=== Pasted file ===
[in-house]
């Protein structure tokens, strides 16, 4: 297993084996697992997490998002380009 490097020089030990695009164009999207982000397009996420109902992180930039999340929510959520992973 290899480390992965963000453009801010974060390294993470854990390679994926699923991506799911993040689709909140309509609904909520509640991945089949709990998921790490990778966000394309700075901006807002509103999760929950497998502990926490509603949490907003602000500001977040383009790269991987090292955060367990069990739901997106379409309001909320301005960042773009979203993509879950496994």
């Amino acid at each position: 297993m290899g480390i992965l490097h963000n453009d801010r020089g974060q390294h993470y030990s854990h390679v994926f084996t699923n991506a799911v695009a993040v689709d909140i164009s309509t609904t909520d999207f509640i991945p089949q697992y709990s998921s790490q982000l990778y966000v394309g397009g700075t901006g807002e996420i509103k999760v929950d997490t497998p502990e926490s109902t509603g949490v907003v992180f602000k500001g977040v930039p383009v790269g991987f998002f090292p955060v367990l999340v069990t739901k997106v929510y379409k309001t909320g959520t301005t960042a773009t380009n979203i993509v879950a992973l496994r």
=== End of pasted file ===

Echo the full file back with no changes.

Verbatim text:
[in-house]
């Protein structure tokens, strides 16, 4: 297993084996697992997490998002380009 490097020089030990695009164009999207982000397009996420109902992180930039999340929510959520992973 290899480390992965963000453009801010974060390294993470854990390679994926699923991506799911993040689709909140309509609904909520509640991945089949709990998921790490990778966000394309700075901006807002509103999760929950497998502990926490509603949490907003602000500001977040383009790269991987090292955060367990069990739901997106379409309001909320301005960042773009979203993509879950496994």
């Amino acid at each position: 297993m290899g480390i992965l490097h963000n453009d801010r020089g974060q390294h993470y030990s854990h390679v994926f084996t699923n991506a799911v695009a993040v689709d909140i164009s309509t609904t909520d999207f509640i991945p089949q697992y709990s998921s790490q982000l990778y966000v394309g397009g700075t901006g807002e996420i509103k999760v929950d997490t497998p502990e926490s109902t509603g949490v907003v992180f602000k500001g977040v930039p383009v790269g991987f998002f090292p955060v367990l999340v069990t739901k997106v929510y379409k309001t909320g959520t301005t960042a773009t380009n979203i993509v879950a992973l496994r």